The speed of Kentucky kept UConn’s defense, normally a staple and focal point of their success, from getting established and having an impact. Their aggressive style of crashing the boards on offense gave them multiple possessions and put backs.

However they had no answer for Dolson, and in particular the two-man game between Dolson and Faris. At the eight minute media timeout, Dolson had already racked up eight points on perfect shooting and four assists, and Faris had four points, also without missing, and two assists.

UConn led, but Bria Hartley, Faris and Dolson had two fouls apiece. As the Huskies continued to rack up fouls, the Wildcats were not missing from the line and a Goss layup gave Kentucky the lead 31-30 with 5:30 to go in the half. The Huskies were reeling, and trying to survive the half without any more foul trouble and staying close.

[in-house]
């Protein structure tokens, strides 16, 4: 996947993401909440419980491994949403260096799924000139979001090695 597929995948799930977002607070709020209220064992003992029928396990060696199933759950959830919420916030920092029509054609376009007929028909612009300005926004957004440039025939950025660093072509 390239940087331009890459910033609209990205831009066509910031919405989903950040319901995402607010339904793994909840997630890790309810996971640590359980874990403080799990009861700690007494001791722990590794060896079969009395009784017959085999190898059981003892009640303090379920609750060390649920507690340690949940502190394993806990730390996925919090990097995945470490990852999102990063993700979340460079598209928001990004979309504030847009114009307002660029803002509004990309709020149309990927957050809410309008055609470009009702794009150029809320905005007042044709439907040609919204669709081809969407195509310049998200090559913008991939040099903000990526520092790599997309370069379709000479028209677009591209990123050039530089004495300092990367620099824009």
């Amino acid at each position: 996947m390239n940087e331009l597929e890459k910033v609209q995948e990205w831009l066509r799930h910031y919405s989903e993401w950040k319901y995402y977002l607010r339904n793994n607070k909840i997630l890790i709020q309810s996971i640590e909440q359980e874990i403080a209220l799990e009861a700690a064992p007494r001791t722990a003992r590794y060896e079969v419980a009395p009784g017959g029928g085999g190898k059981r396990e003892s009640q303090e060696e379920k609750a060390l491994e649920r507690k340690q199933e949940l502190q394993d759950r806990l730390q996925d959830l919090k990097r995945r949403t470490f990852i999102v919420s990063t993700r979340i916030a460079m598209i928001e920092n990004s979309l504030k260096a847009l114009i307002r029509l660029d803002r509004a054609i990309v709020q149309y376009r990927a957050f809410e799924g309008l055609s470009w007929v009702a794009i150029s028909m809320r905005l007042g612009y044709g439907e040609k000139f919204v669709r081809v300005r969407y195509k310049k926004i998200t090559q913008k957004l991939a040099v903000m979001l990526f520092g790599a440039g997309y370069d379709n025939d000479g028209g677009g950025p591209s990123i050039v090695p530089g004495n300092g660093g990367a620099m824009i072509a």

Senior Tiffany Hayes, named third team AP All-American earlier in the day, took control for Connecticut, making plays on both ends of the court, finishing the half with eleven points. Perhaps the biggest play, however, was a pass she made with 2.1 seconds to go, when she threw a baseball pass to a streaking Faris, for a layup at the buzzer and a 41-39 halftime lead.

It took twelve seconds into the second half for Kentucky to draw the third foul on Faris, as the aggressiveness of Kentucky continued. While Connecticut was scoring through execution of their offense, Kentucky was scoring by attacking the basket with drives or put backs as the Huskies failed to box out.

With the Huskies leading 52-47 the referees, already a little whistle happy in the first half, began calling every touch as a foul, putting Kelly Faris on the bench with her fourth foul. The game disintegrated into no rhythm or pattern, as whistle after whistle prevented any kind of flow from happening.

Connecticut began to win the war of missed shots and made foul shots, opening up a 56-49 lead at the 11:56 media time out. Kentucky had committed eighteen personal fouls at that point, and Connecticut had committed fourteen of their own.